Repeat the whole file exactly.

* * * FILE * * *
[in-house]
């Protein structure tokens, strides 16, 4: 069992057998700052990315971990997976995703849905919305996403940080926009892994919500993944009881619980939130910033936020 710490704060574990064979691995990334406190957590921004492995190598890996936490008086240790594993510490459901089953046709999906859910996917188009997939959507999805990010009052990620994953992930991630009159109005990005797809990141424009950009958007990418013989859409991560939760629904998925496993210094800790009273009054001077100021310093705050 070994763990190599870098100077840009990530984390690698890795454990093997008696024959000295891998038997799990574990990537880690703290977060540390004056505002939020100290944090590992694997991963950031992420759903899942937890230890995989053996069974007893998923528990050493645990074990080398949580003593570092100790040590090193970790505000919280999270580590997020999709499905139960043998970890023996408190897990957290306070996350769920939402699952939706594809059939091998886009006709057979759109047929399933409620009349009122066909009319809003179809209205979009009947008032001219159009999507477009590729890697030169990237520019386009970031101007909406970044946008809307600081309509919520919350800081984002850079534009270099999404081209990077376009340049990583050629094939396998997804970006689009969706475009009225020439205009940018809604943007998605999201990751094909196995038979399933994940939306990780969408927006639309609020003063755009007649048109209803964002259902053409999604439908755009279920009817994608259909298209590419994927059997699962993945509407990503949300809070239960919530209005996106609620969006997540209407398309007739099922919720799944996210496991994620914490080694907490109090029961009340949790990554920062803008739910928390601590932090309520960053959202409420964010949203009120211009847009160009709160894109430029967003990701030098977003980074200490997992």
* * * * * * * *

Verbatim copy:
[in-house]
């Protein structure tokens, strides 16, 4: 069992057998700052990315971990997976995703849905919305996403940080926009892994919500993944009881619980939130910033936020 710490704060574990064979691995990334406190957590921004492995190598890996936490008086240790594993510490459901089953046709999906859910996917188009997939959507999805990010009052990620994953992930991630009159109005990005797809990141424009950009958007990418013989859409991560939760629904998925496993210094800790009273009054001077100021310093705050 070994763990190599870098100077840009990530984390690698890795454990093997008696024959000295891998038997799990574990990537880690703290977060540390004056505002939020100290944090590992694997991963950031992420759903899942937890230890995989053996069974007893998923528990050493645990074990080398949580003593570092100790040590090193970790505000919280999270580590997020999709499905139960043998970890023996408190897990957290306070996350769920939402699952939706594809059939091998886009006709057979759109047929399933409620009349009122066909009319809003179809209205979009009947008032001219159009999507477009590729890697030169990237520019386009970031101007909406970044946008809307600081309509919520919350800081984002850079534009270099999404081209990077376009340049990583050629094939396998997804970006689009969706475009009225020439205009940018809604943007998605999201990751094909196995038979399933994940939306990780969408927006639309609020003063755009007649048109209803964002259902053409999604439908755009279920009817994608259909298209590419994927059997699962993945509407990503949300809070239960919530209005996106609620969006997540209407398309007739099922919720799944996210496991994620914490080694907490109090029961009340949790990554920062803008739910928390601590932090309520960053959202409420964010949203009120211009847009160009709160894109430029967003990701030098977003980074200490997992």